SystemProductName (AKA Model)
For Hyper-V VM's, the SystemManufacturer is Microsoft Corporation.
For Hyper-V VM's, the SystemProductName is Virtual Machine.
There are a number of ways to get the values.  WMI using VBScript.  PowerShell.  Or just reading the values from the registry via REGEDIT.
REGEDIT:  HKEY_LOCAL_MACHINE\SYSTEM\CurrentControlSet\Control\SystemInformation
PowerShell:  Get-WmiObject -Query "select * from Win32_ComputerSystem"
VBScript (watch out for line wrapping, tie this VBScript into larger script):
Set objWMIService = GetObject("winmgmts:\\" & strComputer & "\root\CIMV2")

Set colItems = objWMIService.ExecQuery("SELECT * FROM Win32_ComputerSystem", "WQL", wbemFlagReturnImmediately + wbemFlagForwardOnly)
For Each objItem In colItems
objTextFile.WriteLine strComputer
objTextFile.WriteLine objItem.Manufacturer & " " & objItem.Model

If anybody wants the entire script (for automating querying a large number of servers), comment and I'll post it.

However, as others have pointed out (see:,guid,53004814-7f71-4772-bba2-4b77988d9b73.aspx#commentstart) - other Microsoft virutalization platforms return that same data.  So you have to look a little further to distinguish Hyper-V VM's:
Generally speaking, the BIOSReleaseDate for Hyper-V VM's will be 2008 and later while everything else will be older (2006, etc.).  This isn't that concrete but it's a starting point.  But now what?  Even if you determine that you have a Hyper-V VM, how do you determine which Hyper-V host it resides on?  Where is the management operating system?
HKEY_LOCAL_MACHINE\SOFTWARE\Microsoft\Virtual Machine\Guest\Parameters
There are three values here that are of interest:
HostName REG_SZ

PhysicalHostName REG_SZ

Here is where I finally found the concrete answer.  Once you have the host name, you can quickly manage it and get the rest of the details you need.  I haven't had a chance to compare this data with that of Virtual Server.  But I think I'll build some of this data into my scripts.

For those asking for the same thing but for VMWare (ESX or VSphere) - I cross checked this against both and while the make/model info is valid, the rest isn't.  I will have to dive into determine your host ESX/VSphere server from a VMWare VM another time.

Monday, January 11, 2010

Purchased a Christmas gift online at Bloomingdale's on 12/11/09. Spam from Bloomingdale's began on 12/12/09 (efficient, eh?). In the month since, I've received 24 pieces of junk mail from them. Just unsubscribed (although never subscribed to begin with).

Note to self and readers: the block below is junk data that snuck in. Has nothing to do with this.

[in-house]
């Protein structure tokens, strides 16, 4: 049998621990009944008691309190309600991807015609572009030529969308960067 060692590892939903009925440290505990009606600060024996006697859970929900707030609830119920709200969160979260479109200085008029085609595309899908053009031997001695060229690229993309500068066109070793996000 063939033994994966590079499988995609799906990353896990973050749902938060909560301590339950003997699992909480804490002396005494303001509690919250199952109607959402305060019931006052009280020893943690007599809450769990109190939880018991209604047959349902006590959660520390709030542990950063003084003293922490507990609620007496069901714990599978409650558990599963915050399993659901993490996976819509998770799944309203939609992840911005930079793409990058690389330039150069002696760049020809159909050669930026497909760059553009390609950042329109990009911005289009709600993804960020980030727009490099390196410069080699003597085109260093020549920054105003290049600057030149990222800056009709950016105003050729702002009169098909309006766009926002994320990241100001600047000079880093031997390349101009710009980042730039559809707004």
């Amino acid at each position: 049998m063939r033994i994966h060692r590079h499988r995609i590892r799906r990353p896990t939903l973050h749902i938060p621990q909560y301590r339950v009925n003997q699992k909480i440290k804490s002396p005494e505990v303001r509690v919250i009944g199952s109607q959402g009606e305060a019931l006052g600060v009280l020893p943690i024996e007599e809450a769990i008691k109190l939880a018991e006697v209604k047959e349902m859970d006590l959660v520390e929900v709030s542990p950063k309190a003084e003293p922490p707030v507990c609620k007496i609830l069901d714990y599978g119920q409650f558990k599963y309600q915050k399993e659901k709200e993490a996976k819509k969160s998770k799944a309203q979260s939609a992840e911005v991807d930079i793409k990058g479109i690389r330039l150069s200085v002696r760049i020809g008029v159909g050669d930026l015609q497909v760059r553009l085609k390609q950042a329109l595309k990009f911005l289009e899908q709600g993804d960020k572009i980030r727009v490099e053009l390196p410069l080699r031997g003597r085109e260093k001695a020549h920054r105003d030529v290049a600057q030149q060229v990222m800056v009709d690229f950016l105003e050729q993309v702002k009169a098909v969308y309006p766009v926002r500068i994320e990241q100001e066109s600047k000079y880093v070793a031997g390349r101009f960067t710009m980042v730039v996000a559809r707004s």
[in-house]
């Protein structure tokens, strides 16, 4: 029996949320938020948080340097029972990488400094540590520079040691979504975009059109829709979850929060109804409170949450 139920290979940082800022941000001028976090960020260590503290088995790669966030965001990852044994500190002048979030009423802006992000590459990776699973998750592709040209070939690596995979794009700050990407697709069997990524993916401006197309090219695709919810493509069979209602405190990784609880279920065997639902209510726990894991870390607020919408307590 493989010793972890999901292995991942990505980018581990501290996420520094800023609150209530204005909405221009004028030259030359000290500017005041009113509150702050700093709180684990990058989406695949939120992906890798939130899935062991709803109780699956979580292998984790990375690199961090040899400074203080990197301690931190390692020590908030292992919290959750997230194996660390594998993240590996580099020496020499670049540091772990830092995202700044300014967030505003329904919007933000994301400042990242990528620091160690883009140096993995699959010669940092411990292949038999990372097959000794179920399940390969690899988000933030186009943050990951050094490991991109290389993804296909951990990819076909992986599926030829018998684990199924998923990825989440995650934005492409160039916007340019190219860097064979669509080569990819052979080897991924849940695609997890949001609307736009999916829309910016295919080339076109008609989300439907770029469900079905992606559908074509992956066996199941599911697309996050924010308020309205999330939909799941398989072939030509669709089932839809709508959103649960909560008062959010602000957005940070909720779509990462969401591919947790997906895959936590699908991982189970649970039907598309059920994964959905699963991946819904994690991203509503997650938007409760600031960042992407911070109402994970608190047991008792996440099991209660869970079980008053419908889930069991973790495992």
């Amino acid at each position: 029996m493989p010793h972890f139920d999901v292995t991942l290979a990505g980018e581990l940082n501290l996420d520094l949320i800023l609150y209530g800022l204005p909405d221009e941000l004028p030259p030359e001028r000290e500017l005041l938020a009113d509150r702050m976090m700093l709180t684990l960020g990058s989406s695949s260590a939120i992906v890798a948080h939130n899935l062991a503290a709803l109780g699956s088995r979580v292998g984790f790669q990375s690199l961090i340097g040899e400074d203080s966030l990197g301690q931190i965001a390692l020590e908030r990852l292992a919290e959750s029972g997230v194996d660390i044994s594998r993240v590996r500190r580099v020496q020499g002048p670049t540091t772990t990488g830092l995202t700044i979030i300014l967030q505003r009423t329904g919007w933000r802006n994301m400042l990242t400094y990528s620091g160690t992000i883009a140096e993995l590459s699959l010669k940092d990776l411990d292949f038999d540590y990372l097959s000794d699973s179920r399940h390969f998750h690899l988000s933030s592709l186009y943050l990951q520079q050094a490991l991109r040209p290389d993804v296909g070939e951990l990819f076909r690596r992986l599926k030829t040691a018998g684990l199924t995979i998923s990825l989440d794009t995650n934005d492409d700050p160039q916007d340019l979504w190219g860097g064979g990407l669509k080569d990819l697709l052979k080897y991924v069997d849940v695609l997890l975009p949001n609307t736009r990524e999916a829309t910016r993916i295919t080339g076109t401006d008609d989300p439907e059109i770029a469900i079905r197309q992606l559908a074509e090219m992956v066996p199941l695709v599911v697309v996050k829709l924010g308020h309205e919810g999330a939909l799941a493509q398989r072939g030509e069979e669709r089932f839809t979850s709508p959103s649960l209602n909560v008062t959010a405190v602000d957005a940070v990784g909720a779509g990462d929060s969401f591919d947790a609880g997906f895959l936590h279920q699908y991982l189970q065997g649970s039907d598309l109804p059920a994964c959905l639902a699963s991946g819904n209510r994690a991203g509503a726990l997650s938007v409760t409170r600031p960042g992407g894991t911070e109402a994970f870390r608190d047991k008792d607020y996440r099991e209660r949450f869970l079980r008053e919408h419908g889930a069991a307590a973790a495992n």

Monday, January 4, 2010

FAT vs. NTFS for USB drives

I was going to buy a new USB drive for my keychain the other day. I had a couple of gift cards from Christmas and figured it was time to upgrade my 16GB drive. Just before I was about to click the buy button, I realized that I needed to clarify a couple of things first. For me, it was specifically related to being able to copy files larger than 4GB to the drive. By default, keychain drives are formatted with FAT32 and the maximum file size for a FAT32 formatted drive is 4GB (to be technical, just under 4GB). Like many others, I use my keychain drive as a utility drive - temporarily storing large .ISO files (among other things). And these .ISO files can get larger than 4GB.

I had heard some negative things about using NTFS for USB keychain drives. To see the latest thoughts, I searched Google and read a few of the forums and blogs. And the information is still negative. And many times, wrong. Some of the common things reported about NTFS on USB keychain drive: slower performance, inability to access files on other machines without clunky workarounds, file corruption if you don't properly eject, and the inability to disable write caching on NTFS formatted USB keychain drives. Now if all of these things were true, I'd be stuck using FAT32!

I decided to put some things to the test. Obviously, I am not a scientist and the sampling is incredibly small. But useful nevertheless.

Computer: Dell E4300, P9400, 2.4GHz, 4GB of RAM, Windows 7 Pro (64-bit)
USB keychain drive: Corsair Flash Voyager 16GB (about 2 1/2 years old)

I started by enabling write caching on the Corsair (via Device Manager in Windows). This allowed me to format the Corsair with NTFS. I formatted the Corsair with NTFS and left write caching enabled. I proceeded to copy a 3.31GB .ISO file from my laptop to the Corsair. Then I deleted the file, disabled write caching, and copied the file again. Finally, I formatted the Corsair with FAT32 and copied the file a third time. I performed the same steps for a 1.14GB .ISO file as well. The following table shows the results of the copy operations.

OperationFile SystemElapsed Time
3.31GB file copyNTFS w/ caching6 min. and 18 seconds
3.31GB file copyNTFS w/o caching6 min. and 14 seconds
3.31GB file copyFAT32 w/o caching6 min. and 25 seconds
1.14GB file copyNTFS w/ caching2 min. and 13 seconds
1.14GB file copyNTFS w/o caching2 min. and 12 seconds
1.14GB file copyFAT32 w/o caching2 min. and 15 seconds